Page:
Jonathan Odell’s poems appear in a number of 19th- and 20th-century anthologies, including The loyalist poetry of the revolution, ed. Winthrop Sargent (Philadelphia, 1857); the same editor’s The loyal verses of Joseph Stansbury and Doctor Jonathan Odell; relating to the American revolution (Albany, N.Y., 1860); The book of Canadian poetry: a critical and historical anthology, ed. A. J. M. Smith (rev. ed., Chicago and Toronto, 1949); Narrative verse satire in Maritime Canada, 1779–1814, ed. T. B. Vincent (Ottawa, 1978); and The New Brunswick poems of Jonathan Odell: a selection (Kingston, Ont., 1982). A chronological listing of Odell’s poetry is provided by Jonathan Odell: an annotated chronology of the poems, 1759–1818, comp. T. B. Vincent (Kingston, 1980).
N.B. Museum, Odell family papers. UNBL, MG H2; “Select loyalist memorials: the appeals for compensation for losses and sacrifices to the British parliamentary commission of 1783 to 1789 from loyalists of the American revolution who came to Canada,” ed. W. S. MacNutt (photocopy of typescript, n. d.). USPG, B, 21, no.261; 24, nos.140, 146, 149. American arch. (Clarke and Force), 4th ser., 3: 1227; 6: 1651, 1656. The journal of Gen. Sir Martin Hunter, G.C.M.G., C.H., and some letters of his wife, Lady Hunter . . . , ed. and comp. Anne Hunter and Elizabeth Bell (Edinburgh, 1894). [Margaret Morris], Margaret Morris: her journal . . . , ed. J. W. Jackson (Philadelphia, 1949). Winslow papers (Raymond).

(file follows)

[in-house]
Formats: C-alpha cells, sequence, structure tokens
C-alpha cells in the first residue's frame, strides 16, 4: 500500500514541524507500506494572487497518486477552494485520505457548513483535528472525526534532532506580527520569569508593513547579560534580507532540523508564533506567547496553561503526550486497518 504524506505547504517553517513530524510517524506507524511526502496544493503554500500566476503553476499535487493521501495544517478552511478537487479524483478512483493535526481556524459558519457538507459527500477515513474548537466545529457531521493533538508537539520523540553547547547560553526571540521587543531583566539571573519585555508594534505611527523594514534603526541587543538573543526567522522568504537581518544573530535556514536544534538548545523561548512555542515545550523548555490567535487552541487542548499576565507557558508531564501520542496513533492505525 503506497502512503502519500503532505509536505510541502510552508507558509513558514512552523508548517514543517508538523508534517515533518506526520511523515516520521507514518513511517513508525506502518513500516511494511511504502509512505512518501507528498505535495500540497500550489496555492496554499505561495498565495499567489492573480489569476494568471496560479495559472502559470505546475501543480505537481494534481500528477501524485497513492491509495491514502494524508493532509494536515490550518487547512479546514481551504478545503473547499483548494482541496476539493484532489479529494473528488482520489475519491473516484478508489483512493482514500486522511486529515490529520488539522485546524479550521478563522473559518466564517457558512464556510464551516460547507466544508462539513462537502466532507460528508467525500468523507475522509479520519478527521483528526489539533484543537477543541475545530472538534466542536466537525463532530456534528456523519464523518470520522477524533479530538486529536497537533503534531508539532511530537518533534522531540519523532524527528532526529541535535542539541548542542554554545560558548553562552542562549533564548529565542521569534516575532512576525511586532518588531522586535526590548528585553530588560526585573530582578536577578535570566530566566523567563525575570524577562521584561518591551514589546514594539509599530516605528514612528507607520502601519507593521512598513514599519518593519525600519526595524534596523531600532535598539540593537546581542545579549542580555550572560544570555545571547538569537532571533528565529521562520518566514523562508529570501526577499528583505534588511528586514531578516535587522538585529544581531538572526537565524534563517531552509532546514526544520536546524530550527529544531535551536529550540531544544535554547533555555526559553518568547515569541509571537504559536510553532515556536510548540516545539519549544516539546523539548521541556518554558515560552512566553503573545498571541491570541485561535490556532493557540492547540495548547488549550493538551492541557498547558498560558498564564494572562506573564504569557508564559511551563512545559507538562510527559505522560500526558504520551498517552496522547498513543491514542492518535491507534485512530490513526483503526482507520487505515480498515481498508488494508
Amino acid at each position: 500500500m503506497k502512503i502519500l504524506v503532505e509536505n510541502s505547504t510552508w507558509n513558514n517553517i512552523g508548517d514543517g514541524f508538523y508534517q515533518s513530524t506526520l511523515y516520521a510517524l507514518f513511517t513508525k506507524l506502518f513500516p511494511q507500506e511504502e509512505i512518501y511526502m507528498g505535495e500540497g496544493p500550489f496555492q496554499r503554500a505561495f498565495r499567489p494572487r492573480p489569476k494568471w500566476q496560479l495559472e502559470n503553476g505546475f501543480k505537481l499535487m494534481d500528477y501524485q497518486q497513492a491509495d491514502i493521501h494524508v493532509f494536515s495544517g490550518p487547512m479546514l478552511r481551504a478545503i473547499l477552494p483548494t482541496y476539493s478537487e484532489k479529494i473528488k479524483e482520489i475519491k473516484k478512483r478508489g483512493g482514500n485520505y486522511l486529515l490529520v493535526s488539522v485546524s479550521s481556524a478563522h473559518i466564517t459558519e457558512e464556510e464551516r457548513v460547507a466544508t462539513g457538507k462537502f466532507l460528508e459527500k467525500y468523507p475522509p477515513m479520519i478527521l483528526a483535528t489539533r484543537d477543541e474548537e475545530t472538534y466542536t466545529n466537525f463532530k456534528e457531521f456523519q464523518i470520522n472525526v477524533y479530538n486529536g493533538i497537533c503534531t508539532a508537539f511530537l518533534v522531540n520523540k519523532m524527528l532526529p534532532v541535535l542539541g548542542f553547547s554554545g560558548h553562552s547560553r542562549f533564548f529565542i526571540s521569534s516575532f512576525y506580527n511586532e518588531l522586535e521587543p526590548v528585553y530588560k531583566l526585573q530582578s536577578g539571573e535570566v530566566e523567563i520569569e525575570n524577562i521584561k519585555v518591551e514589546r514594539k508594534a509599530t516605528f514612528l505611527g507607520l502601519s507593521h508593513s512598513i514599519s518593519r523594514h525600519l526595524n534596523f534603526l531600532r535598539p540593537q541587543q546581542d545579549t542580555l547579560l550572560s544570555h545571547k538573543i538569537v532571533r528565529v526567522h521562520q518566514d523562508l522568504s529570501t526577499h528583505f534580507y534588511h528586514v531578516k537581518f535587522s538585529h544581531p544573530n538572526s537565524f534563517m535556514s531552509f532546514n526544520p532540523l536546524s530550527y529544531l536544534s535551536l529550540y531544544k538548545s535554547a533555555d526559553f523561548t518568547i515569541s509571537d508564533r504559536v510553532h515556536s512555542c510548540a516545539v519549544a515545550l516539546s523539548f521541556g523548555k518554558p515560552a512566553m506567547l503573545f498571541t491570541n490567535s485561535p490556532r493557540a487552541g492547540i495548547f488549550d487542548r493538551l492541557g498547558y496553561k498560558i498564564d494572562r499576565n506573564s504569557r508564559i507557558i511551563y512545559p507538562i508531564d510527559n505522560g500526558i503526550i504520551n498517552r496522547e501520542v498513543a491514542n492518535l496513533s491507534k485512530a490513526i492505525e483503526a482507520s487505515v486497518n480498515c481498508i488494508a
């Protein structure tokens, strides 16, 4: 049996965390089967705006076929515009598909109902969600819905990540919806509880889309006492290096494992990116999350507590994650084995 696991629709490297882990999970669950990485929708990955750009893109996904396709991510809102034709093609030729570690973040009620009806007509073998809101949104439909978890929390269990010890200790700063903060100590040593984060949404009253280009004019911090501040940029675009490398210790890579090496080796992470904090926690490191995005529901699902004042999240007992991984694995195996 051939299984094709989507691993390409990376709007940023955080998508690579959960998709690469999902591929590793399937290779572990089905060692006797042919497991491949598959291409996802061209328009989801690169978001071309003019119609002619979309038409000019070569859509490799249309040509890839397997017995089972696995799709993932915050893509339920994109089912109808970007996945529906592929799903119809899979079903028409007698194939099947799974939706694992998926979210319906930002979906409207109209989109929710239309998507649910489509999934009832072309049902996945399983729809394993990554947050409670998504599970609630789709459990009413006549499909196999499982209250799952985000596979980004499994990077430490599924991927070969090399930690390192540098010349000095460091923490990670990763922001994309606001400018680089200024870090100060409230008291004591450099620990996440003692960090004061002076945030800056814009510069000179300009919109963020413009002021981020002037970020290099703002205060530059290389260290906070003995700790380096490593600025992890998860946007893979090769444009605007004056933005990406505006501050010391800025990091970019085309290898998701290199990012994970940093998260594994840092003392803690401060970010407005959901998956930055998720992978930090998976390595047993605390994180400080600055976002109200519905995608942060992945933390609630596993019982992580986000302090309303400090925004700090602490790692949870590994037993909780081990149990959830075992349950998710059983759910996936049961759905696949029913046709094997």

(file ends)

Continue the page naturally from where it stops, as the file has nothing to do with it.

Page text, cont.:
DAB. James McLachlan et al., Princetonians, 1748–1768: a biographical dictionary (Princeton, N.J., 1976). Sabine, Biog. sketches of loyalists. R. P. Baker, A history of English-Canadian literature to the confederation; its relation to the literature of Great Britain and the United States (Cambridge, Mass., 1920). Wallace Brown, The good Americans: the loyalists in the American revolution (New York, 1969). I. L. Hill, Fredericton, New Brunswick, British North America ([Fredericton, 1968?]). H. Y. Hind, The University of King’s College, Windsor, Nova Scotia, 1790–1890 (New York, 1890), 8. J. W. Lawrence, Footprints; or, incidents in early history of New Brunswick, 1783–1883 (Saint John, N.B., 1883), 67–68. D. A. Loughlin, “The development of social and intellectual attitudes as revealed in the literature of New Brunswick” (ma thesis, Univ. of N.B., Fredericton, 1948), 74–111. V. L. Parrington, Main currents in American thought (3v., New York, 1927–30; repub. 3v. in 1, 1930; repub. 2v. to date, 1954– ), 1. M. C. Tyler, The literary history of the American revolution, 1763–1783 (2v., New York and London, 1897), 2. Carl Van Doren, Secret history of the American revolution (Garden City, N.Y., 1941). Wright, Loyalists of N.B. Jonas Howe, “The King’s New Brunswick Regiment, 1793–1802,” N.B. Hist. Soc., Coll., 1 (1894–97), no.1: 36. Rufus King, “Memoir of Hon. William Hunter Odell,” New-England Hist. and Geneal. Reg. (Boston), 46 (1892): 20–22.